In this variant of the Stackelberg game, central government is the leader and announces its level of provision first. Local government observes this and calculates its optimal reaction, which it then provides. We can think of this as local government choosing a gl that complements or tailors gc so as to better meet local needs (or maximize a leader’s private utility). The solution is via backwards induction, and so we begin with local government’s reaction. For any gc that central government chooses, local government’s problem in district j is
$$ \max _{g^{l}} \biggl[ \bigl( p_{l} \theta_{m} + ( 1 - p_{l} )\theta_{ - m} \bigr)\ln \bigl(g^{l} + g^{c} \bigr) - \frac{g^{l}}{n} \biggr] $$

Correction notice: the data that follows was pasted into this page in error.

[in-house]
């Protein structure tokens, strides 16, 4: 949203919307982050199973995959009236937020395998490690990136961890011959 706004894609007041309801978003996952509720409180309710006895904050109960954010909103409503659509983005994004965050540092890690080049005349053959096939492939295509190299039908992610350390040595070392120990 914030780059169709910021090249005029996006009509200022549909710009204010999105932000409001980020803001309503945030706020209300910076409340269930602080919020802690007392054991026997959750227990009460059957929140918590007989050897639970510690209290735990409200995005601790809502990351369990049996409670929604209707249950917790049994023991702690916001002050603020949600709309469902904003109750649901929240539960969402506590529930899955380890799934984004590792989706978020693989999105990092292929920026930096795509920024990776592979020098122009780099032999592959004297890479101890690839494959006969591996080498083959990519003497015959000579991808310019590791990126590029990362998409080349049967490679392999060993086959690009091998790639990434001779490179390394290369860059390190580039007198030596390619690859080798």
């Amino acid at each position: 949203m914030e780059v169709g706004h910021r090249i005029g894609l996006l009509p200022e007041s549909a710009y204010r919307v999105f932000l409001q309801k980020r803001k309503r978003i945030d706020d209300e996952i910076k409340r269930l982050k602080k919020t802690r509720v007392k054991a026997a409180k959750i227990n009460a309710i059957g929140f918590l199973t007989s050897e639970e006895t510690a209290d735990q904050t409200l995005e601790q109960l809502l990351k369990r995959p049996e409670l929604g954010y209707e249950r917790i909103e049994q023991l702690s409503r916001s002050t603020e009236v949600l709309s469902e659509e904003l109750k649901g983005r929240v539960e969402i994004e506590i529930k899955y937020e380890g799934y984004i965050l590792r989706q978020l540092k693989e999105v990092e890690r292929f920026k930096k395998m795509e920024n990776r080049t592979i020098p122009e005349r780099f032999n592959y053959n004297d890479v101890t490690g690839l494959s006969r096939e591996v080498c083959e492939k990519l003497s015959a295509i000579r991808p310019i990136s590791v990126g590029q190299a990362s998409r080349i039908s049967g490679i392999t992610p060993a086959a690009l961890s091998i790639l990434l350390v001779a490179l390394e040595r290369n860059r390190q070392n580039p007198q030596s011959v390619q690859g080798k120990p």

(1)
where for convenience we drop subscripts j. We take first-order conditions and simplify the expression without loss of generality by letting θm=0. Re-arranging provides local government’s optimal response
$$ g^{l*} = n\theta_{m}p_{l} - g^{c}. $$
(2)
Central government sets its level of provision independently. This reflects common practice, and may be thought of as bureaucratic convenience of the center. In the real world it may be motivated by the relative variabilities of central versus local allocations over time, their relative sizes, different allocation criteria used at the central versus local levels, or the simple fact that the center moves first and local politics can be unpredictable. Central government’s problem over T districts is
$$ \max_{g_{1},\ldots,g_{T}}\biggl[ \sum_{j} \bigl( p_{c}\theta_{mj} + ( 1 - p_{c} )\theta_{ - mj} \bigr) \ln \bigl(g_{j}^{c}\bigr) - \sum_{j} \alpha\frac{g_{j}^{c}}{n_{j}} \biggr] . $$
(3)